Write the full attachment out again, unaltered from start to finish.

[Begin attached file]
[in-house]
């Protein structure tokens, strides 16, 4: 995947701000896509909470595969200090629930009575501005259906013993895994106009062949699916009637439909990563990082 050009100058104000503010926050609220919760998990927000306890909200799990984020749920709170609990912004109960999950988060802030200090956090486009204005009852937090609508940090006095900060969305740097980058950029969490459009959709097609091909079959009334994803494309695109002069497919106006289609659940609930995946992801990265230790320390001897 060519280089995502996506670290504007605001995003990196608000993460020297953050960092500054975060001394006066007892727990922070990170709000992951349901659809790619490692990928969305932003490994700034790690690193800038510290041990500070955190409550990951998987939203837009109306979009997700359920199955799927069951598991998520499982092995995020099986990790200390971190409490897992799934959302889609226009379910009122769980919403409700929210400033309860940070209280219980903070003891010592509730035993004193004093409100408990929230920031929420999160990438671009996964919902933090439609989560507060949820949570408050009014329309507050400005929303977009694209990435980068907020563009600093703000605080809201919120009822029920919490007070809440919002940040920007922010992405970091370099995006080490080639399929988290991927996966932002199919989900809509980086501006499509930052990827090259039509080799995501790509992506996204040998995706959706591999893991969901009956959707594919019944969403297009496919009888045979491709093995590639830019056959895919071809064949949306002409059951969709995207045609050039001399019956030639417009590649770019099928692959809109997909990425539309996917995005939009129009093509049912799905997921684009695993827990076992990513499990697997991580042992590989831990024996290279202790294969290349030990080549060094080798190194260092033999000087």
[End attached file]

[in-house]
């Protein structure tokens, strides 16, 4: 995947701000896509909470595969200090629930009575501005259906013993895994106009062949699916009637439909990563990082 050009100058104000503010926050609220919760998990927000306890909200799990984020749920709170609990912004109960999950988060802030200090956090486009204005009852937090609508940090006095900060969305740097980058950029969490459009959709097609091909079959009334994803494309695109002069497919106006289609659940609930995946992801990265230790320390001897 060519280089995502996506670290504007605001995003990196608000993460020297953050960092500054975060001394006066007892727990922070990170709000992951349901659809790619490692990928969305932003490994700034790690690193800038510290041990500070955190409550990951998987939203837009109306979009997700359920199955799927069951598991998520499982092995995020099986990790200390971190409490897992799934959302889609226009379910009122769980919403409700929210400033309860940070209280219980903070003891010592509730035993004193004093409100408990929230920031929420999160990438671009996964919902933090439609989560507060949820949570408050009014329309507050400005929303977009694209990435980068907020563009600093703000605080809201919120009822029920919490007070809440919002940040920007922010992405970091370099995006080490080639399929988290991927996966932002199919989900809509980086501006499509930052990827090259039509080799995501790509992506996204040998995706959706591999893991969901009956959707594919019944969403297009496919009888045979491709093995590639830019056959895919071809064949949306002409059951969709995207045609050039001399019956030639417009590649770019099928692959809109997909990425539309996917995005939009129009093509049912799905997921684009695993827990076992990513499990697997991580042992590989831990024996290279202790294969290349030990080549060094080798190194260092033999000087």